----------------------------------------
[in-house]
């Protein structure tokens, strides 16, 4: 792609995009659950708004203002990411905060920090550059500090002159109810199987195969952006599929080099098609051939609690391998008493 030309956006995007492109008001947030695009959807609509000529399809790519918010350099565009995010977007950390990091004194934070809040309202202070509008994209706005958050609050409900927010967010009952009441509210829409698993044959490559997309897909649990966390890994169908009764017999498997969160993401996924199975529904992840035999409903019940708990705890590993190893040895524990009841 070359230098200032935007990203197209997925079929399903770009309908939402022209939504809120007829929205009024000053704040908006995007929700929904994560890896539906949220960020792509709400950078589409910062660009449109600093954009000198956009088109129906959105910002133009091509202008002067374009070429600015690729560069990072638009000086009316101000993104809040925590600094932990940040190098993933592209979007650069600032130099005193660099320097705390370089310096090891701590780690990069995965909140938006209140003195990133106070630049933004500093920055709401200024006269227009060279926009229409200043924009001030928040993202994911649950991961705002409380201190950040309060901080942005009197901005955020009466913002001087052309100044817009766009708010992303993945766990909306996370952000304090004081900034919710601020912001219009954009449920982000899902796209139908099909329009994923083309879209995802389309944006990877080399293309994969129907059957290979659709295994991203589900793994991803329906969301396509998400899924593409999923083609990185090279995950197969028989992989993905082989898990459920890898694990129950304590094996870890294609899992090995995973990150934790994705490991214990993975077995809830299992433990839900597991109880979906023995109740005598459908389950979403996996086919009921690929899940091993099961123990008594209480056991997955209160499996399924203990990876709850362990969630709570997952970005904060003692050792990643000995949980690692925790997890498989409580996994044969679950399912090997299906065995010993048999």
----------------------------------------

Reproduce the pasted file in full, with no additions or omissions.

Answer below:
[in-house]
């Protein structure tokens, strides 16, 4: 792609995009659950708004203002990411905060920090550059500090002159109810199987195969952006599929080099098609051939609690391998008493 030309956006995007492109008001947030695009959807609509000529399809790519918010350099565009995010977007950390990091004194934070809040309202202070509008994209706005958050609050409900927010967010009952009441509210829409698993044959490559997309897909649990966390890994169908009764017999498997969160993401996924199975529904992840035999409903019940708990705890590993190893040895524990009841 070359230098200032935007990203197209997925079929399903770009309908939402022209939504809120007829929205009024000053704040908006995007929700929904994560890896539906949220960020792509709400950078589409910062660009449109600093954009000198956009088109129906959105910002133009091509202008002067374009070429600015690729560069990072638009000086009316101000993104809040925590600094932990940040190098993933592209979007650069600032130099005193660099320097705390370089310096090891701590780690990069995965909140938006209140003195990133106070630049933004500093920055709401200024006269227009060279926009229409200043924009001030928040993202994911649950991961705002409380201190950040309060901080942005009197901005955020009466913002001087052309100044817009766009708010992303993945766990909306996370952000304090004081900034919710601020912001219009954009449920982000899902796209139908099909329009994923083309879209995802389309944006990877080399293309994969129907059957290979659709295994991203589900793994991803329906969301396509998400899924593409999923083609990185090279995950197969028989992989993905082989898990459920890898694990129950304590094996870890294609899992090995995973990150934790994705490991214990993975077995809830299992433990839900597991109880979906023995109740005598459908389950979403996996086919009921690929899940091993099961123990008594209480056991997955209160499996399924203990990876709850362990969630709570997952970005904060003692050792990643000995949980690692925790997890498989409580996994044969679950399912090997299906065995010993048999």